Second, in most colleges and universities, there will be ongoing tensions between central and divisional managers and between broad institutional policies and the creative energies of individuals and subgroups. Those of us with administrative scar tissue have learned to limit the actual rules to those few that are worth enforcing and to align incentives wherever possible so that institutional and individual or subgroup interests are mutually reinforcing. Incremental change through low-key application of the budgetary ratchet may be slower, but in the end it is almost always more successful than a sweeping policy edict.
Third, in the rare instances when major changes simply must be driven from the center, a period of difficult public negotiation is inevitable. Even with extensive consultation, most of the campus community will be disinterested until they are directly affected, whereupon a period of orchestrated outrage will ensue based on some perceived failing of the consultative process or the new dispensation. Amidst the din, the biggest mistake is to cover one’s ears and press forward. For the reason just given, the best suggestions for refining a new policy or process often arrive after a decision has been announced by the administration. At that juncture, nothing calms the troubled waters like a graceful series of compromises and an evident willingness to make further mid-course corrections. Gratifyingly, the changes actually implemented are almost always far superior to those in the “final” administrative plan!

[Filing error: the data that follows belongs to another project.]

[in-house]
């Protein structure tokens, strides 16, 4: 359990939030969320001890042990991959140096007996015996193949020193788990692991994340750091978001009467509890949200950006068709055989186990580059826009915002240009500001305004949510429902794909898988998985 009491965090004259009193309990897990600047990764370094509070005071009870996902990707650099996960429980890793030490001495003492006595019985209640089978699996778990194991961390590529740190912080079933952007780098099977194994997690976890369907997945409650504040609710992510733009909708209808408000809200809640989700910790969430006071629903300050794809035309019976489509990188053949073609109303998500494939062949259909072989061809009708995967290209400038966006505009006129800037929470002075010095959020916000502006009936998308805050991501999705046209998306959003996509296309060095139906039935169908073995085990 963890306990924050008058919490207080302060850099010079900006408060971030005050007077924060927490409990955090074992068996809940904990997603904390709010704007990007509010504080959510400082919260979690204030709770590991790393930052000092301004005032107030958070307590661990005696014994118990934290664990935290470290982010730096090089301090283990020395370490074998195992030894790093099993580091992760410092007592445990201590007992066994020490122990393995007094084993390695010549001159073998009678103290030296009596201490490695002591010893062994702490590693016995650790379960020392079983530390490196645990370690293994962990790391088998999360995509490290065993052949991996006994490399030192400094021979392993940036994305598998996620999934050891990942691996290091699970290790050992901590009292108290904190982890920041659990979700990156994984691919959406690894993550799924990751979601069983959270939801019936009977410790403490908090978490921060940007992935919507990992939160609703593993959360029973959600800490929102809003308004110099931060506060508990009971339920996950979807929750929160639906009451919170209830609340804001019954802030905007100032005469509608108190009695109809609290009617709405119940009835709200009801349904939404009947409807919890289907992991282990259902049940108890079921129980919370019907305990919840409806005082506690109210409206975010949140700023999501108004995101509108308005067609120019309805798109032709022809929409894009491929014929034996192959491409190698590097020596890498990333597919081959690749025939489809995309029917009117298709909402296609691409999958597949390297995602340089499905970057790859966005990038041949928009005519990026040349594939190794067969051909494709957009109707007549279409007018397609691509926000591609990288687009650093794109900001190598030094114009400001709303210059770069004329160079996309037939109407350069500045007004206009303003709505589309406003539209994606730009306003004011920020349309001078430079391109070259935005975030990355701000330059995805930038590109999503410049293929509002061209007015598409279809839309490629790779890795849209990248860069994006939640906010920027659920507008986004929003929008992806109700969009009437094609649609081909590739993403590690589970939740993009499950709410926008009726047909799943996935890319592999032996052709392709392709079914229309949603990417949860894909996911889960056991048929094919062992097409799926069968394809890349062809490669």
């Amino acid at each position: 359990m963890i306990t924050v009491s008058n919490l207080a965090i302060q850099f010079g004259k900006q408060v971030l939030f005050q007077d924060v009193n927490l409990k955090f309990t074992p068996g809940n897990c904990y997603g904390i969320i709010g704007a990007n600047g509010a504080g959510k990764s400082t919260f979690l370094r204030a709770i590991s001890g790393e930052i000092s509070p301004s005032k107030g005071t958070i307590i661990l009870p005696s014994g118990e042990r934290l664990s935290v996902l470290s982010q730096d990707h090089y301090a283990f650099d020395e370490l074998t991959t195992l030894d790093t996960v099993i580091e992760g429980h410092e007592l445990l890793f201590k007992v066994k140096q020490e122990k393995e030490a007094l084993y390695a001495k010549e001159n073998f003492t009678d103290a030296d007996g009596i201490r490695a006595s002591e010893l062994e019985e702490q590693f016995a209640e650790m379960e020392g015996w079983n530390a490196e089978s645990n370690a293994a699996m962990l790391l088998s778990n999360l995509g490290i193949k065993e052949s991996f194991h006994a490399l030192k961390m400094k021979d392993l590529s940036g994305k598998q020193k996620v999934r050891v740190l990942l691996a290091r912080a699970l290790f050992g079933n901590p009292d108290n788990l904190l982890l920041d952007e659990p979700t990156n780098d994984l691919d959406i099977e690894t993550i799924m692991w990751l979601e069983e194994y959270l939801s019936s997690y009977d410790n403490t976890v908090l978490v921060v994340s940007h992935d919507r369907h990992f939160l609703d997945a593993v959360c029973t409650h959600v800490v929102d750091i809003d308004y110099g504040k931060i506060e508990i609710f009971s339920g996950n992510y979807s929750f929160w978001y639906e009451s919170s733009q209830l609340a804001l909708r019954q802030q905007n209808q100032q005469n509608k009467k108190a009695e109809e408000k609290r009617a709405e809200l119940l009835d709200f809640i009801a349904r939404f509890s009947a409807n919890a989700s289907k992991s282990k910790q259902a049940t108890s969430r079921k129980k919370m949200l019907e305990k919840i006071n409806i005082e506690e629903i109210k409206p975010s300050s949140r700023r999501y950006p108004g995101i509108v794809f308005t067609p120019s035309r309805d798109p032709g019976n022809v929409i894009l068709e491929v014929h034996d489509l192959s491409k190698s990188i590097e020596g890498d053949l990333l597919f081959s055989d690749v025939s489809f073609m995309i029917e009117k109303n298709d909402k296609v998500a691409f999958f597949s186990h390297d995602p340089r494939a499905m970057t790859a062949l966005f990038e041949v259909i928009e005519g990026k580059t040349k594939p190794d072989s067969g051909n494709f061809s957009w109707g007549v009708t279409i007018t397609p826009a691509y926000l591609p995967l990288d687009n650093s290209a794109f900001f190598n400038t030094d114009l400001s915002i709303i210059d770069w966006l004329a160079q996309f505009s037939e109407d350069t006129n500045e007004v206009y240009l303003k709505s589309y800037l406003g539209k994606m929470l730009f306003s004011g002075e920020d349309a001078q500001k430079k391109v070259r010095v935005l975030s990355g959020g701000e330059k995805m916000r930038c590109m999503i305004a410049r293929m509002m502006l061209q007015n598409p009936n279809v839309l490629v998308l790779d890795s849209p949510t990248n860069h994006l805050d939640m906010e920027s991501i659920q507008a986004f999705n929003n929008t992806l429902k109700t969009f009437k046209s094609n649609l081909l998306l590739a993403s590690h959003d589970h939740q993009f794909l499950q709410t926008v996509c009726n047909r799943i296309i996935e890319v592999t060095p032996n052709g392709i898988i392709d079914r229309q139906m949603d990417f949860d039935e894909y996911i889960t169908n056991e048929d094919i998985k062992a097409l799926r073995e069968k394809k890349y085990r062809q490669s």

What 2 things does a president need from the CIO?